Improving access to longitudinal patient health information within an emergency department

  • Wilcox A
  • Shen S
  • Dorr D
 et al. 
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We designed and implemented an electronic patient tracking system with improved user authentication and patient selection. We then measured access to clinical information from previous clinical encounters before and after implementation of the system. Clinicians accessed longitudinal information for 16\% of patient encounters before, and 40\% of patient encounters after the intervention, indicating such a system can improve clinician access to information. We also attempted to evaluate the impact of providing this access on inpatient admissions from the emergency department, by comparing the odds of inpatient admission from an emergency department before and after the improved access was made available. Patients were 24\% less likely to be admitted after the implementation of improved access. However, there were many potential confounders, based on the inherent pre-post design of the evaluation. Our experience has strong implications for current health information exchange initiatives.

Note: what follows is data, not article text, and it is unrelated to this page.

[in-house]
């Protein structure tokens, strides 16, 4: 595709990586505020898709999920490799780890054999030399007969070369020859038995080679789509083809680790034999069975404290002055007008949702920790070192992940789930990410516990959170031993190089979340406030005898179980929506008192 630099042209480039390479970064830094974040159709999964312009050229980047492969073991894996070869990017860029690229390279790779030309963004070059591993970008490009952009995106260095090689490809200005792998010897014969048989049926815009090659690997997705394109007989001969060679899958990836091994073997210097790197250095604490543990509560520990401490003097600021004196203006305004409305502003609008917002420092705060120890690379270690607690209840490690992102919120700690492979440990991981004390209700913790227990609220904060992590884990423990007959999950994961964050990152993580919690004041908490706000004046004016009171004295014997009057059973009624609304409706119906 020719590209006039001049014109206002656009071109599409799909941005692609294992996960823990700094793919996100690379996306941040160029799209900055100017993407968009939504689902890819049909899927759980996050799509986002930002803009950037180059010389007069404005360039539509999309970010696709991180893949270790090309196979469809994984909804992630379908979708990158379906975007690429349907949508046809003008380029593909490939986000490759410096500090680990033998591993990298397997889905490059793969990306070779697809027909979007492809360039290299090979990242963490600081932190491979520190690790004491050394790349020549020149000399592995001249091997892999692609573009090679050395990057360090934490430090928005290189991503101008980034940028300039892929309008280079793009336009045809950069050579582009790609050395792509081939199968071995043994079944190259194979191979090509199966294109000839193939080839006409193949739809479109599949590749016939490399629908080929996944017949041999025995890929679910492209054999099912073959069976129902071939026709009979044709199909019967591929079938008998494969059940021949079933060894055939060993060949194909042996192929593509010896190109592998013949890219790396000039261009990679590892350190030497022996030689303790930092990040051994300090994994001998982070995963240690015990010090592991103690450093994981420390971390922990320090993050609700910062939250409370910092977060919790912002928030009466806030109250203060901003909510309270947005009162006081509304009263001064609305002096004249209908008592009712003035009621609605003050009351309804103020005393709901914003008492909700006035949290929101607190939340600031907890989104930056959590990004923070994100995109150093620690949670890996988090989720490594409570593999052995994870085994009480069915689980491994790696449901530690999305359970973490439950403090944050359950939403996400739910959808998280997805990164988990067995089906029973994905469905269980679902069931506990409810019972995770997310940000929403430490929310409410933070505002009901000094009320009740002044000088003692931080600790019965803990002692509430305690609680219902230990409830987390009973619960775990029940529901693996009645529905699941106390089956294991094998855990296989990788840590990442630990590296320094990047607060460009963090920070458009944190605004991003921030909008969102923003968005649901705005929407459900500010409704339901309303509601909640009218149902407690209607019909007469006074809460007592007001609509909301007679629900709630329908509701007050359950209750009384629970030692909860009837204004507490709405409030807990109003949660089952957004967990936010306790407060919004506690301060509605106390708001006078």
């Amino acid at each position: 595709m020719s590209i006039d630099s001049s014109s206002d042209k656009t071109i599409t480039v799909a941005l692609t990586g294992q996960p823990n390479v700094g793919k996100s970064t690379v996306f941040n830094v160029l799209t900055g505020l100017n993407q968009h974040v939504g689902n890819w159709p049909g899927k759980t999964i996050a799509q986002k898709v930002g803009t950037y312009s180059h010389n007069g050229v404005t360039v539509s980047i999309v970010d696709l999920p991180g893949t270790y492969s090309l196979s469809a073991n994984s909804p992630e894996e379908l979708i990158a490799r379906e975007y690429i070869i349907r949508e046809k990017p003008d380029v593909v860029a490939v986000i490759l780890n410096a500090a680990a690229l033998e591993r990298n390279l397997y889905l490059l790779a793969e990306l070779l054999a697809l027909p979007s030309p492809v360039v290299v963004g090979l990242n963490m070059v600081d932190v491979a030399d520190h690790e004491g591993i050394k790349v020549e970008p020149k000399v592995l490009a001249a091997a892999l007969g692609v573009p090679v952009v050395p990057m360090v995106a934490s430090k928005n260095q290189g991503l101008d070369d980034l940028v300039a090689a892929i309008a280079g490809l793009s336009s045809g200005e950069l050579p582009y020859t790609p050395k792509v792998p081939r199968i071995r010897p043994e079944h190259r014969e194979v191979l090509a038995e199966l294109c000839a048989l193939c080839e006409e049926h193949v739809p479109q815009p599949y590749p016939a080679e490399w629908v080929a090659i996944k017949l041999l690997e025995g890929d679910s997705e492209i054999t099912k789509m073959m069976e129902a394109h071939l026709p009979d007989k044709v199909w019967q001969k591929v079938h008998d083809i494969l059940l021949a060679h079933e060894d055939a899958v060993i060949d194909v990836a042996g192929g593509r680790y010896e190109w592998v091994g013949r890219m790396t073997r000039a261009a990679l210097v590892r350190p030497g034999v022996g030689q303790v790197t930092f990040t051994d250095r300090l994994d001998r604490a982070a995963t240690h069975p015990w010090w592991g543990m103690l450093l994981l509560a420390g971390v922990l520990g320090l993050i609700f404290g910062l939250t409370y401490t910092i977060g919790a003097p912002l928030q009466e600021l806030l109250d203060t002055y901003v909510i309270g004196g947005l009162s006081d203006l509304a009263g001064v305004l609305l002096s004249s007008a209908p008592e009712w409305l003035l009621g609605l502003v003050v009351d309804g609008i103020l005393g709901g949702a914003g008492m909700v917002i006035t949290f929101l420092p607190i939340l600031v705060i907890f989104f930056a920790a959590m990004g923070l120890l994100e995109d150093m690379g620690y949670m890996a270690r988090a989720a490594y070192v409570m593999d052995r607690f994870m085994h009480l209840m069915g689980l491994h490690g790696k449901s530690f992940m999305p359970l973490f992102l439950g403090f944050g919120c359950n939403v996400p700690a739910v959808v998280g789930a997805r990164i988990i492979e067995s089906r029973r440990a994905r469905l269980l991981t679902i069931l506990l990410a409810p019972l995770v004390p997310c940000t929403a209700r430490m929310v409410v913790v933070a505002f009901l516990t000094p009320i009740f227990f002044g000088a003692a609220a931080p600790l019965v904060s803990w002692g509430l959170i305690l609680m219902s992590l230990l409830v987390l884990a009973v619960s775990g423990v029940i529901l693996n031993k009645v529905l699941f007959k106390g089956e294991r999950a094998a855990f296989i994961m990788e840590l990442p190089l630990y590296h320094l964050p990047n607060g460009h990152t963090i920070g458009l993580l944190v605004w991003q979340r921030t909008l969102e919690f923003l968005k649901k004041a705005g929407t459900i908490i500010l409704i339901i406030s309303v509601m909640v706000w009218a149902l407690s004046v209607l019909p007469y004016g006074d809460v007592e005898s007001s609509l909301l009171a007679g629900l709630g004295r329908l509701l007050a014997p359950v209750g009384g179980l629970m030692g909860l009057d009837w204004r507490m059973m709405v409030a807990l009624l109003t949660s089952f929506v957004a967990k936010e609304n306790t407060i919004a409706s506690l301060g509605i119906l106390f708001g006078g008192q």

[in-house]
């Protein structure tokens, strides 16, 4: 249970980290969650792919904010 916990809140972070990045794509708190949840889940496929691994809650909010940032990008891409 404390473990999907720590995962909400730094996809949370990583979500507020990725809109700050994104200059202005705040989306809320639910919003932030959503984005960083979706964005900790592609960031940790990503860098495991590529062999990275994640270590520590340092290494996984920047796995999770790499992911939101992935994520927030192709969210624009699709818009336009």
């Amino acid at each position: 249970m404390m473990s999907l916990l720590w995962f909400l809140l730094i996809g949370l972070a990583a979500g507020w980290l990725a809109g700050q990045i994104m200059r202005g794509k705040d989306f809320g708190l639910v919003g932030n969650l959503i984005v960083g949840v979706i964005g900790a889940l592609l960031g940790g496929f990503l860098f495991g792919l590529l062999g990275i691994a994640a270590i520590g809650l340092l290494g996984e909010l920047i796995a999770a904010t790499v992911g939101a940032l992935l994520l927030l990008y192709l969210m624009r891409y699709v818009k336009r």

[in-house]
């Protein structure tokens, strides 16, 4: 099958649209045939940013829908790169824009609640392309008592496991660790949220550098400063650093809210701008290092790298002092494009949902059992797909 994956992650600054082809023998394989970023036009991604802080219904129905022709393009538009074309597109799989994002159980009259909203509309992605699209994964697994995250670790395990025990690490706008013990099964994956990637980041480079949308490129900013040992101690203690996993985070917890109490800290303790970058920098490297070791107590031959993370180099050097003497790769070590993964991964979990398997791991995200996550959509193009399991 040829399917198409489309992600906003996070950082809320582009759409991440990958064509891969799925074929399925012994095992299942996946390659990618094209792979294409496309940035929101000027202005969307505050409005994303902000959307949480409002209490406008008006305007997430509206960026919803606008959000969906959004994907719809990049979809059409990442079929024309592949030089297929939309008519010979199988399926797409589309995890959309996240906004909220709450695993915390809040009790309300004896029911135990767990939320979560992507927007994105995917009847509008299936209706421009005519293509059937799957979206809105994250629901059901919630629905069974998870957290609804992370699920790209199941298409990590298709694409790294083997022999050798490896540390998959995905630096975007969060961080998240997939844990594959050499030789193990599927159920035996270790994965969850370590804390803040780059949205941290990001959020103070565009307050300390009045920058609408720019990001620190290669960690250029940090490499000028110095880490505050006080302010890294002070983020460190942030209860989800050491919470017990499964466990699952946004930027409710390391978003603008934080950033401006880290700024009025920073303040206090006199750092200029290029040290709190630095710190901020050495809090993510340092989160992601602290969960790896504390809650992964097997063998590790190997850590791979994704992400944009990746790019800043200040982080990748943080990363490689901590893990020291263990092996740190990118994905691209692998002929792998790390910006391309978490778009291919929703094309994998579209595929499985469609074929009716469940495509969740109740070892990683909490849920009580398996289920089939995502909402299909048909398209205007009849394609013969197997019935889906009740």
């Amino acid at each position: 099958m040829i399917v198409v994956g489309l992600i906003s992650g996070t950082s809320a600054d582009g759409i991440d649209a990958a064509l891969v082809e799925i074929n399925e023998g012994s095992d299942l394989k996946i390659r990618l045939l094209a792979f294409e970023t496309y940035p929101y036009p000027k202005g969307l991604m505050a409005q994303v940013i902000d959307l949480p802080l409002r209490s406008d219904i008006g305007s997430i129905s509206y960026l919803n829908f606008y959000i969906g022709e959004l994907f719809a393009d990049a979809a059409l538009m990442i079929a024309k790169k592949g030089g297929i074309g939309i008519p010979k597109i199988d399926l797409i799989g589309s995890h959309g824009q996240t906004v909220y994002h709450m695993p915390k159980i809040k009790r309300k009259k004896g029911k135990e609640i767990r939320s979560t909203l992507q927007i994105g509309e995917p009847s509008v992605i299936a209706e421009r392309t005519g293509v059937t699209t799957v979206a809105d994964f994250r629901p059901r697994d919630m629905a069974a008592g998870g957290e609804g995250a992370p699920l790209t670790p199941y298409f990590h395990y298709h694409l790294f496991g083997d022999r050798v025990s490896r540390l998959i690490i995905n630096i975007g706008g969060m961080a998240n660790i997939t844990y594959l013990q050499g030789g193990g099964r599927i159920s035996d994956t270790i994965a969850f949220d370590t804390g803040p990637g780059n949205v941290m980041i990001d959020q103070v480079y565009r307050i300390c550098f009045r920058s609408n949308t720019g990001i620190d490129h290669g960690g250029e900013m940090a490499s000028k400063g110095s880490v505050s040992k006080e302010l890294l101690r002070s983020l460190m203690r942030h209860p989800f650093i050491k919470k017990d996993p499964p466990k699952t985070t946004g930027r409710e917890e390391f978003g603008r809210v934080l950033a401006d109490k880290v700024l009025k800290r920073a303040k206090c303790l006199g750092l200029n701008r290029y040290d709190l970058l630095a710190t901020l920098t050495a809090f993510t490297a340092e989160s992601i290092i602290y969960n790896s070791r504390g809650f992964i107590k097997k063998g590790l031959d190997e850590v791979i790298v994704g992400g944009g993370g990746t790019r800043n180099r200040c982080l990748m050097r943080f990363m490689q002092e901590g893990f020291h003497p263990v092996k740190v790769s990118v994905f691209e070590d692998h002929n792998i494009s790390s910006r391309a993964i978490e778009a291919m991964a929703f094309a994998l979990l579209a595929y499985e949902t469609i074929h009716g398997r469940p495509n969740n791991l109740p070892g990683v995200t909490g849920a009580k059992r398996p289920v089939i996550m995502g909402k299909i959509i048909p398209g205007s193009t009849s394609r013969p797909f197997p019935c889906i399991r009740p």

Author-supplied keywords

  • Access to Information
  • Computer Security
  • Delivery of Health Care
  • Electronic Health Records
  • Idaho
  • Information Systems
  • Odds Ratio
  • Patient Identification Systems
  • Utah
  • methods
  • organization /&/ administration

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  • A B Wilcox

  • S Shen

  • D A Dorr

  • G Hripcsak

  • L Heermann

  • S P Narus

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